The arrival of landmasses in polar area has strong consequences in their climate but also carries on global consequences: the development of ice caps drops sea level, while ice and permafrost retain variable amount of greenhouse gas like CO2 and CH4, triggering global temperatures falls.

After the break-up of a continent, new clades can rise from the division of formerly single populations, while the union of two continents results in a complex pattern of biotic interchanges, extinctions, and fast and spectacular radiations and differentiations.

Landmass union and intracontinental rifts have raised mountain belts that changed climate and created barriers for rains and biotic movements between the two sides of the uplifted belt.

2. Atmospheric CO2 Amount and Large Igneous Provinces

The heavy links between life and continental drift have been well established in the second half of XX century (mainly in the 60s) while the effects of greenhouse changes (particularly CH4 and, more, CO2) have been poorly underscored until today, but global climate (and above all temperatures and what happens when they change) is a direct consequence of the amount of atmospheric CO2, this value being influenced by many factors.

Among atmospheric factors, a main role is played by the greenhouse gas amount. Early Earth atmosphere was composed of more than 95% of CO2, as the current ones of Venus and Mars. Young Sun radiation was weaker than in Phanerozoic times: only thanks to these high atmospheric pressure and greenhouse conditions Earth could retain liquid waters in Archean and Paleoproterozoic times, while Earth with the current atmosphere would be globally iced.

Volcanoes emit several hundreds of thousands of tons of CO2 yearly: this “ordinary” gas flow from solid Earth to atmosphere is lower than the carbon dioxide demand of the Earth system; thus, currently, the residence time in the atmosphere of a carbon dioxide molecule is shorter than 4 years.

The best-known CO2 users are plants and photosynthesis changed the world: more than 2 billion years ago, soon after the onset of this process, atmospheric carbon dioxide content dropped while the rise of oxygen occurred (the Great Oxygenation Event) because of photosynthetic unicellular algae; so these tiny organisms changed the environment from reducing to oxidizing conditions and also global temperature got down and the first global glaciation event occurred.

Sea water adsorbs CO2 (the more its amount, the more the oceanic acidity); land surface and marine bottom use CO2 in silicates minerals weathering and carbonates formations; another strong mineral sequestration process is the formation of hydrocarbons and coals reserves. Other CO2 is trapped in marine sediments, returning in the mantle when their plate arrives at a subduction zone.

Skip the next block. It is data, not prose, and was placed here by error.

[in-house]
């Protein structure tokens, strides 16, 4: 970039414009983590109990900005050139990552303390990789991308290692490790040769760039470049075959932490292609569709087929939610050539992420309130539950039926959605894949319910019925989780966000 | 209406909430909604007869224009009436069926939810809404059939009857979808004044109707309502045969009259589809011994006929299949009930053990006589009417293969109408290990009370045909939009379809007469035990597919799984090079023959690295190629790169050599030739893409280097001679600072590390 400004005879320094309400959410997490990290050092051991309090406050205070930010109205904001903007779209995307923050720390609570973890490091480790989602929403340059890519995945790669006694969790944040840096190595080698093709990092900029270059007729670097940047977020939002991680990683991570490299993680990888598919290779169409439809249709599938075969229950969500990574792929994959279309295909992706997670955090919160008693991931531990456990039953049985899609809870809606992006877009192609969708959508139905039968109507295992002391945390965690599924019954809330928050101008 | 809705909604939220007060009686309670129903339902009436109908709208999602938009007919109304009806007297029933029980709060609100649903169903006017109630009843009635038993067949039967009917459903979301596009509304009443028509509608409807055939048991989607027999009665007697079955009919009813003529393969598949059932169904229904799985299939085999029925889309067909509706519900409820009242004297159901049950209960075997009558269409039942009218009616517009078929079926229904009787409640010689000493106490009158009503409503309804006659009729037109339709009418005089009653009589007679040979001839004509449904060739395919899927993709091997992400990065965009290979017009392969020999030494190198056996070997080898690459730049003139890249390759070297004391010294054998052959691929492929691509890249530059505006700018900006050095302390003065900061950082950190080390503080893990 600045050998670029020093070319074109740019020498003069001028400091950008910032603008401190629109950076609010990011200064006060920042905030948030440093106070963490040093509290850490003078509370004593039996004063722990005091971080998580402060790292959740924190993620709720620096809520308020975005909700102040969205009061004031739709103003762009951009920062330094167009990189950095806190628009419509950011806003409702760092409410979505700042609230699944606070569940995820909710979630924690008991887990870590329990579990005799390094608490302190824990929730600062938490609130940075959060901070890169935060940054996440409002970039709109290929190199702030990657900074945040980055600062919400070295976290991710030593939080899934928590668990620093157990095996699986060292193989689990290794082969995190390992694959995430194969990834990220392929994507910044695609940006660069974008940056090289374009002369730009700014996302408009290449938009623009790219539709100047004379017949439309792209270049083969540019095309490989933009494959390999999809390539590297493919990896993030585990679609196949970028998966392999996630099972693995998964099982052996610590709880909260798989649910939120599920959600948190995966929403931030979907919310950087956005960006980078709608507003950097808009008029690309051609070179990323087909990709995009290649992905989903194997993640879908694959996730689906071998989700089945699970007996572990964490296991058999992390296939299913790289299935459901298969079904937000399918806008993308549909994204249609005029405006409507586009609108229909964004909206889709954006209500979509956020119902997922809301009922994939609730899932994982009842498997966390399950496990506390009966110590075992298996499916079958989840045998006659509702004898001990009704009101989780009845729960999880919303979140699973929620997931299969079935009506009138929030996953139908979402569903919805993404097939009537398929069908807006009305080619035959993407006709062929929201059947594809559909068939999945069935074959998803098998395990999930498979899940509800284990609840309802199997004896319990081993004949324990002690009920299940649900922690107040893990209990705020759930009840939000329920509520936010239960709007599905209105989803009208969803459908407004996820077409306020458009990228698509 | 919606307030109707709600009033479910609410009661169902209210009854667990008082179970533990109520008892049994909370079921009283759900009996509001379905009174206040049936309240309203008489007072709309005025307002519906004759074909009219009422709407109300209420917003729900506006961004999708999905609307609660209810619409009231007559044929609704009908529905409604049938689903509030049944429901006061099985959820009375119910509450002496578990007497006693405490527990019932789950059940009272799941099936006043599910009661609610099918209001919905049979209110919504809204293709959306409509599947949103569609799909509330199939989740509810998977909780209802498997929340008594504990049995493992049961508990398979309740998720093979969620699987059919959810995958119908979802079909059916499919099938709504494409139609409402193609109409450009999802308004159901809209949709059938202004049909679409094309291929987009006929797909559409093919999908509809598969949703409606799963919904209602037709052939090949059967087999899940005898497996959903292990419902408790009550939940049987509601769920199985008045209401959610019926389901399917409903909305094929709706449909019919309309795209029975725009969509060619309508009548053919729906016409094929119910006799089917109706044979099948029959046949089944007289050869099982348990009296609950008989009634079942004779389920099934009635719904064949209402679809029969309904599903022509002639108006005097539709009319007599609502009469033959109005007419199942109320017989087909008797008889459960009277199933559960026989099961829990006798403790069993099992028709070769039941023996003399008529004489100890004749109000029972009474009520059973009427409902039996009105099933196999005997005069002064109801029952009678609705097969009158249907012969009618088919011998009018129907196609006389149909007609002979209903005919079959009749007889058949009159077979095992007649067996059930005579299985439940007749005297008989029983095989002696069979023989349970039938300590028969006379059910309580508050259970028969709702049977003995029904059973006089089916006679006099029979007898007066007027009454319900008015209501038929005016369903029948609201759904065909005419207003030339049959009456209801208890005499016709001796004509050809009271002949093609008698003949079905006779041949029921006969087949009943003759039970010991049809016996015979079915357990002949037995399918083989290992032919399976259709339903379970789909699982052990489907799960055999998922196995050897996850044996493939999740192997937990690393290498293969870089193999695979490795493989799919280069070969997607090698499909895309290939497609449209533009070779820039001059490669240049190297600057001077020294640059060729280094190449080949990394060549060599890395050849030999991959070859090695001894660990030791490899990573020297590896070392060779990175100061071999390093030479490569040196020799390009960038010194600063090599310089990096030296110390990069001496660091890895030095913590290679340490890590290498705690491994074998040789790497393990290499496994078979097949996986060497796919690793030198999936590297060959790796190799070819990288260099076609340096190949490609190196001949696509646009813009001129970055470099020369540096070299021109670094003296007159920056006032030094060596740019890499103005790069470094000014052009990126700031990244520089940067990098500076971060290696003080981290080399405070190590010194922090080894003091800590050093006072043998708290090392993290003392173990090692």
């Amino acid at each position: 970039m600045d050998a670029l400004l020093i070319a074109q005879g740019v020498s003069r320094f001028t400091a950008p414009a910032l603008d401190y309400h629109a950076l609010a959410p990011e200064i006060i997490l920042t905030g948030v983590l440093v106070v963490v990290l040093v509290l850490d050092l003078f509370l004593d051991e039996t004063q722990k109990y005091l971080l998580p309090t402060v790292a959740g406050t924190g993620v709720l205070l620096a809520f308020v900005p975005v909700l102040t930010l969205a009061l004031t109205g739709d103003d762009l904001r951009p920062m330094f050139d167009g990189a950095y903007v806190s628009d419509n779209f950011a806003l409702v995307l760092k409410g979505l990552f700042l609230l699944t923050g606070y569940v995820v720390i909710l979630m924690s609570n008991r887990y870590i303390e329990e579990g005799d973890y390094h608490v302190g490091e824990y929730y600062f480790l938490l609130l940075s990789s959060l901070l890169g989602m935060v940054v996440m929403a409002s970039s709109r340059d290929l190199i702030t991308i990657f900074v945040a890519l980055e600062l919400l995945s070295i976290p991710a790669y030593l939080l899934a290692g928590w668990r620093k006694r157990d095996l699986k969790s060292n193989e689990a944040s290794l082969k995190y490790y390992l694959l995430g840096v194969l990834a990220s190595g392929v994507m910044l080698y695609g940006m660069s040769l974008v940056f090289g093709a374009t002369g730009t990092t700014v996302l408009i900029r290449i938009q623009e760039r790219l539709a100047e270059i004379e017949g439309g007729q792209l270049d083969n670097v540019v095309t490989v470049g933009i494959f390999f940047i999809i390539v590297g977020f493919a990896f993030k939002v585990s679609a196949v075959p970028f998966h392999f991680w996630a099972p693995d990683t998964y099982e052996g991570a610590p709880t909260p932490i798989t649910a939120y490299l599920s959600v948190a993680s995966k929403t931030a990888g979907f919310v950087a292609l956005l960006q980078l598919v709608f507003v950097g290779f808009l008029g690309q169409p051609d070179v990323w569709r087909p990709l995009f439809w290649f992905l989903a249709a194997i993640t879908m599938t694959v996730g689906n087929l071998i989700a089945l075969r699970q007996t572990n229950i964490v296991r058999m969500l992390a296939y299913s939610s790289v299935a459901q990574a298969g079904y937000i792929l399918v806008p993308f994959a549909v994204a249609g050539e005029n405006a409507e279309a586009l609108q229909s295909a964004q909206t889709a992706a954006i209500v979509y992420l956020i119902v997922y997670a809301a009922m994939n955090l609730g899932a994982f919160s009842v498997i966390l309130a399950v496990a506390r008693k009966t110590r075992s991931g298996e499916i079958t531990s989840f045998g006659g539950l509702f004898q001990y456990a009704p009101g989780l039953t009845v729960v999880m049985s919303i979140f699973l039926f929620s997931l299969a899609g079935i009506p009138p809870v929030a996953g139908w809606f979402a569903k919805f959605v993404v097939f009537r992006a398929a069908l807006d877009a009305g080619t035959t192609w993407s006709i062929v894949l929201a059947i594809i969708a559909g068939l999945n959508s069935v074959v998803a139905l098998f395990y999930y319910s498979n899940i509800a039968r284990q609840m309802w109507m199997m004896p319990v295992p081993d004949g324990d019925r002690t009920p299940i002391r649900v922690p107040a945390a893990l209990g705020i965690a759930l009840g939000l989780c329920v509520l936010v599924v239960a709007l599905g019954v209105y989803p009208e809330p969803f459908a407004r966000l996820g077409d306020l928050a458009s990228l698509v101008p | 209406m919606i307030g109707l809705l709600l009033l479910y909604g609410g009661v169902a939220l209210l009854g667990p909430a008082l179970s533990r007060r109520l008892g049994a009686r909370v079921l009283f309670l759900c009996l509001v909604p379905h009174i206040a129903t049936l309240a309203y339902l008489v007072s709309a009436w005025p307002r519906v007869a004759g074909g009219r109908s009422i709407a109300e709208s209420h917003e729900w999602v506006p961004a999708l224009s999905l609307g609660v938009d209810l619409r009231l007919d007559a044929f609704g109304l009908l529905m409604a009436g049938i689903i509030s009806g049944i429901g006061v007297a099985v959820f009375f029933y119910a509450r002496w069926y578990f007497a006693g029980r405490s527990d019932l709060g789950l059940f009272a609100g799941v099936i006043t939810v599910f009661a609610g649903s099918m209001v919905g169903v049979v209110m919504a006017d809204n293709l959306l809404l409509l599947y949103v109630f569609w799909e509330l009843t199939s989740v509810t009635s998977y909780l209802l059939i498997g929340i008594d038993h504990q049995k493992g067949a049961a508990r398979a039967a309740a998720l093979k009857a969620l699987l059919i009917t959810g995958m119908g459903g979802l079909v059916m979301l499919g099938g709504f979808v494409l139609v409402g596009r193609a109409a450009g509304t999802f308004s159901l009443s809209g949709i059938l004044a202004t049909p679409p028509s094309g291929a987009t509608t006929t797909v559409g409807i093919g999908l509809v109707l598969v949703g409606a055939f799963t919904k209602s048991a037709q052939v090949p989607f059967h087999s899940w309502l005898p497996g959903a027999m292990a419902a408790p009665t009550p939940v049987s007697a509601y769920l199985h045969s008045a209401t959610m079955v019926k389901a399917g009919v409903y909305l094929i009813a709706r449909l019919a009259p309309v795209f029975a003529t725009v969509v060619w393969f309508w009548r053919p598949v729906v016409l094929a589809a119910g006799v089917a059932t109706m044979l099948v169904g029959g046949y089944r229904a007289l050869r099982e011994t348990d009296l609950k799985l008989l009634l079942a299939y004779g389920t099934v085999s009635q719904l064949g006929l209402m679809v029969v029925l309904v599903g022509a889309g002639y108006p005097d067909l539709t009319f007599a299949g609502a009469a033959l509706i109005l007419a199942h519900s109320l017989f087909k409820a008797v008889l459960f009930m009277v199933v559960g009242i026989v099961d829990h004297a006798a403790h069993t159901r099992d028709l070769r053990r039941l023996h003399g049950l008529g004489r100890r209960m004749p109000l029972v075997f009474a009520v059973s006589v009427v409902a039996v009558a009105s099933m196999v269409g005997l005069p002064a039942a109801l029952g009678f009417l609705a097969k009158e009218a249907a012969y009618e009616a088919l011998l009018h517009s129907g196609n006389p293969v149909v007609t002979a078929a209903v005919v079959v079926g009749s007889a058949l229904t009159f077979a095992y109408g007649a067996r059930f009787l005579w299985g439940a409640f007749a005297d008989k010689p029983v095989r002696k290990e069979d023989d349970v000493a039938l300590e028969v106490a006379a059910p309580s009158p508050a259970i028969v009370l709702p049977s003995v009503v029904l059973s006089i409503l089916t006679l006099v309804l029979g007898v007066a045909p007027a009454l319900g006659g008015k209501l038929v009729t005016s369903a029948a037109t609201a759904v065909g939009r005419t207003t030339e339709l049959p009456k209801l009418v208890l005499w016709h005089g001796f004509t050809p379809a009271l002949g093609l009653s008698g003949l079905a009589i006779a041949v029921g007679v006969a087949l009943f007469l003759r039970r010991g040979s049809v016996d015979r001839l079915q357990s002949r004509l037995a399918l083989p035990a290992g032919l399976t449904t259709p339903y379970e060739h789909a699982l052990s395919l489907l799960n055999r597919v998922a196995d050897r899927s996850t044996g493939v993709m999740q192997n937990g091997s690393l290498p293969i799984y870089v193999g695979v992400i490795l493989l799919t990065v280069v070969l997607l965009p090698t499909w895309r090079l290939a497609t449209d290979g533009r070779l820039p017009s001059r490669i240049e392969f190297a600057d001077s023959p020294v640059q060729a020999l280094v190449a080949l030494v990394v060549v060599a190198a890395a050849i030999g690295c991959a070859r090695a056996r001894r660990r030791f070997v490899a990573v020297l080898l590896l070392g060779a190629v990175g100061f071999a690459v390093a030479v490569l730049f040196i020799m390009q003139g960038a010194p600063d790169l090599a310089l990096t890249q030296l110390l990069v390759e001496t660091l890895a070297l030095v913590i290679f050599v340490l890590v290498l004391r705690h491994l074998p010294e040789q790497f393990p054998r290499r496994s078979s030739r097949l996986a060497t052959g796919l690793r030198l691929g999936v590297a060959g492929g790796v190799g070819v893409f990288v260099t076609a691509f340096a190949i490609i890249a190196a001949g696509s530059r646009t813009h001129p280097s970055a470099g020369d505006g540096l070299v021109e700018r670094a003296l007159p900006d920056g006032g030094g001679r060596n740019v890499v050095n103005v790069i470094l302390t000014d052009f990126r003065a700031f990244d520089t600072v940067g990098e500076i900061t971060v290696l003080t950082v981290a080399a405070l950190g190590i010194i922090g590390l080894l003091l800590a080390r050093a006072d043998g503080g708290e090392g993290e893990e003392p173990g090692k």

An important remover of atmospheric CO2 is represented by polar areas: the arrival of landmasses in high latitude has strong consequences in their climate but also carries on global consequences: not only does the development of ice caps drop sea level, but, more, ice and permafrost retain huge amount of greenhouse gas like CO2 and CH4, triggering global temperatures falls. Atmospheric CO2 dramatically dropped at the onset of Antarctic glaciation in Neogene and the current occurrence of ice caps is the main reason for the current very low CO2 atmospheric content.

Only strong emissions from inner Earth can increase CO2 atmospheric amount: this happens during the Large Igneous Provinces activity.

Large Igneous Province (from here LIP) is a concept introduced by Coffin and Eldhom in 1991 [4], joining into single definition continental flood basalts and oceanic plateaus. A LIP is an emplacement of hundreds of thousands of cubic kilometers (also millions of cubic kilometers) of mainly basaltic magmas in a very short period of time: flow-by-flow analysis of paleomagnetic directions along 10 traverses of the Western Ghats in India suggests that at the final Cretaceous a large fraction of the main sequence of the Deccan Traps was formed in a succession of less than 30 short eruptive events in a time interval lasting for less than 10 ka [5]. Similar considerations come from studies performed on Jurassic Karoo Basalts [6] and latest Permian Siberian Traps [7].